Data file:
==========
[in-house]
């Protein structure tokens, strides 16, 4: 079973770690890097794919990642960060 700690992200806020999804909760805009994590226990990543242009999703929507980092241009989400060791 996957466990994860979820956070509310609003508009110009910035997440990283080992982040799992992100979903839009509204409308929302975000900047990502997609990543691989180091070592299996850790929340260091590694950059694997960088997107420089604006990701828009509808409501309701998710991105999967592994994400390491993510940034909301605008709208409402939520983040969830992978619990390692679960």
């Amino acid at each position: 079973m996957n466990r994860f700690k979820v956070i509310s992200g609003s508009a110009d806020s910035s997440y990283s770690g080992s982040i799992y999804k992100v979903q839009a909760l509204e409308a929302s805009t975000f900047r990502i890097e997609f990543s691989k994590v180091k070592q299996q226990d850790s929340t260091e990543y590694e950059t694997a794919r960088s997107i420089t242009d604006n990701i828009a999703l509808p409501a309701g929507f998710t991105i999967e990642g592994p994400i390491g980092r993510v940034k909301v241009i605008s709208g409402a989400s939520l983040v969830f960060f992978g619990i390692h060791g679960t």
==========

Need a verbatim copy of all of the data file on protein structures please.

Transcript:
[in-house]
């Protein structure tokens, strides 16, 4: 079973770690890097794919990642960060 700690992200806020999804909760805009994590226990990543242009999703929507980092241009989400060791 996957466990994860979820956070509310609003508009110009910035997440990283080992982040799992992100979903839009509204409308929302975000900047990502997609990543691989180091070592299996850790929340260091590694950059694997960088997107420089604006990701828009509808409501309701998710991105999967592994994400390491993510940034909301605008709208409402939520983040969830992978619990390692679960």
């Amino acid at each position: 079973m996957n466990r994860f700690k979820v956070i509310s992200g609003s508009a110009d806020s910035s997440y990283s770690g080992s982040i799992y999804k992100v979903q839009a909760l509204e409308a929302s805009t975000f900047r990502i890097e997609f990543s691989k994590v180091k070592q299996q226990d850790s929340t260091e990543y590694e950059t694997a794919r960088s997107i420089t242009d604006n990701i828009a999703l509808p409501a309701g929507f998710t991105i999967e990642g592994p994400i390491g980092r993510v940034k909301v241009i605008s709208g409402a989400s939520l983040v969830f960060f992978g619990i390692h060791g679960t």